property position of the company. Ideally, this should be financed
by the value extracted from the existing assets.
the globalization of the business and the industry has accelerated
and the outsourcing of chip manufacturing has burgeoned, there are
many concerns about IP rights and protection, counterfeiting, protectionism,
and bureaucracy in countries such as China with weak regulations or
ineffective enforcement of their existing intellectual property laws.
The Chinese central government has shown that it is aware of the importance
of providing a level playing field for foreign companies. Major changes
are under way to establish internationally recognized IP rights, courts,
these efforts, many uncertainties about the effectiveness, speed,
and success of these initiatives and the potentially negative role
of local governments remain. A prudent long-term strategy still calls
for establishing IP rights and filing for patents in China now, in
the hopes of leveraging them in the future in a more equitable environment
for the effective assertion of intellectual rights.
valuation of IP, which should examine various possibilities and options
for maximizing commercial gains, remains a challenging and critical
component of a sound strategy. The potential market value is generally
estimated as the present value of the net projected future revenues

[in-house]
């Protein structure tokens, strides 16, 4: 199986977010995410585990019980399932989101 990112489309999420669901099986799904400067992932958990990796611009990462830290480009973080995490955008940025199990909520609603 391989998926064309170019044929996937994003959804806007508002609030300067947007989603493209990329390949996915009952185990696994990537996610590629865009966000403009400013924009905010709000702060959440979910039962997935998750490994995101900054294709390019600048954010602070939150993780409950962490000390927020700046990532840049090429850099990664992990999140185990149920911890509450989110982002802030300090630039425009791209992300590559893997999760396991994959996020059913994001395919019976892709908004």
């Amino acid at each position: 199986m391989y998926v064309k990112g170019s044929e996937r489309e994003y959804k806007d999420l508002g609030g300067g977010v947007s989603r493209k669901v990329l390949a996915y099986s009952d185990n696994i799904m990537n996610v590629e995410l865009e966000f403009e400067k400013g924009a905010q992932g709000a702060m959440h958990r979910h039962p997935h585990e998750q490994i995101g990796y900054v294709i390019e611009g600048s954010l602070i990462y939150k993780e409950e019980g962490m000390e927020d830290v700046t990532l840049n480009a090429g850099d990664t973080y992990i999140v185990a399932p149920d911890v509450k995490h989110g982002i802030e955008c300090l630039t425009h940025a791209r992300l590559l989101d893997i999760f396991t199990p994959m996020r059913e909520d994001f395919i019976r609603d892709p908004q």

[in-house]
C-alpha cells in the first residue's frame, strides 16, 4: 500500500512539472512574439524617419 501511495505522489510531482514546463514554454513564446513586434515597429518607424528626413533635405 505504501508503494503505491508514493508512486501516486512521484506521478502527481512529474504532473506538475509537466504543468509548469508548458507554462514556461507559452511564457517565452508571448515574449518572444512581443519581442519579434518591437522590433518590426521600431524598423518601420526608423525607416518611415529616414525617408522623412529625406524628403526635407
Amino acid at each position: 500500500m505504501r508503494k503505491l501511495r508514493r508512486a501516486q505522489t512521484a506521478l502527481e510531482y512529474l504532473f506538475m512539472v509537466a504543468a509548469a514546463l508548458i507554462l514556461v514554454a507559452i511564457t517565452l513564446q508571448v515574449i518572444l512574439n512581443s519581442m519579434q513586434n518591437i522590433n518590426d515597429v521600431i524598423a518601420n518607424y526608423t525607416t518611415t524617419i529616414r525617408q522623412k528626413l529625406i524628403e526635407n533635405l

and profits that can be attributed to the intellectual property and
anticipated to be earned over its useful market or economic lifetime.
It is critical to specify scenarios; target markets; market size;
projected market shares; portions of the market values of products,
services, and applications that use the IP; and the potential risks
of achieving these estimated benefits. The ability to translate IP
into profits can increase the market value of the company well beyond
its book value. In addition to the traditional approach of using tangible
assets, intellectual assets can also be employed as collateral for
securing loans and financing transactions.
need to manage their IP assets through a set of comprehensive and
well-documented strategies. These strategies should be designed to
help businesses recognize the importance of their intellectual portfolio,
audit and identify their existing holdings, assess their value, leverage
the competitive advantage they might provide, and fully extract their
maximum commercial value. They should also develop mechanisms to identify,
capture, establish, promote, and reward creation of new IP; establish
rules for primary and secondary (international) filings; and protect
and enforce the intellectual rights.
addition, companies should perform competitive analysis of owned IP
versus assets owned by others, verify ownership, identify important
third-party holdings, establish processes for inclusion of IP issues
in business decisions, educate the workforce on the value of IP, and
develop metrics to measure the effectiveness of the intellectual portfolio
strategy and monitor its performance. Market valuations of IP and
its net contributions to revenue ultimately measure the success of
a company's intellectual property strategy.